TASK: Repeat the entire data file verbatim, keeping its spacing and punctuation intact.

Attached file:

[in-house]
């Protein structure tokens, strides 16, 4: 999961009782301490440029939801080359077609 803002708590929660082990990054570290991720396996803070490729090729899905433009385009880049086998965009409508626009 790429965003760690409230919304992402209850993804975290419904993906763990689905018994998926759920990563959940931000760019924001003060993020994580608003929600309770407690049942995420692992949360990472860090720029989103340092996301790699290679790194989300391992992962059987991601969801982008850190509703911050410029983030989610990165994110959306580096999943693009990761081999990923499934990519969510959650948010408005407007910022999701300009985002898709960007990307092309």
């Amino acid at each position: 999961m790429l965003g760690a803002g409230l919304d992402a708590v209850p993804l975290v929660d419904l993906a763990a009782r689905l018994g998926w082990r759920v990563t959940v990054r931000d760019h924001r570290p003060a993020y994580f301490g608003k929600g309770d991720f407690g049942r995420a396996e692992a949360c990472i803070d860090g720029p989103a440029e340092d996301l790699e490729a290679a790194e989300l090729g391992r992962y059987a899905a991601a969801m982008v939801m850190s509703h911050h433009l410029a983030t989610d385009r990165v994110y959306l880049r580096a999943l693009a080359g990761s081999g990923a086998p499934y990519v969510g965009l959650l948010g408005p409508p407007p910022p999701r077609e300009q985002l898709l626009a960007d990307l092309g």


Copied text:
[in-house]
């Protein structure tokens, strides 16, 4: 999961009782301490440029939801080359077609 803002708590929660082990990054570290991720396996803070490729090729899905433009385009880049086998965009409508626009 790429965003760690409230919304992402209850993804975290419904993906763990689905018994998926759920990563959940931000760019924001003060993020994580608003929600309770407690049942995420692992949360990472860090720029989103340092996301790699290679790194989300391992992962059987991601969801982008850190509703911050410029983030989610990165994110959306580096999943693009990761081999990923499934990519969510959650948010408005407007910022999701300009985002898709960007990307092309």
């Amino acid at each position: 999961m790429l965003g760690a803002g409230l919304d992402a708590v209850p993804l975290v929660d419904l993906a763990a009782r689905l018994g998926w082990r759920v990563t959940v990054r931000d760019h924001r570290p003060a993020y994580f301490g608003k929600g309770d991720f407690g049942r995420a396996e692992a949360c990472i803070d860090g720029p989103a440029e340092d996301l790699e490729a290679a790194e989300l090729g391992r992962y059987a899905a991601a969801m982008v939801m850190s509703h911050h433009l410029a983030t989610d385009r990165v994110y959306l880049r580096a999943l693009a080359g990761s081999g990923a086998p499934y990519v969510g965009l959650l948010g408005p409508p407007p910022p999701r077609e300009q985002l898709l626009a960007d990307l092309g």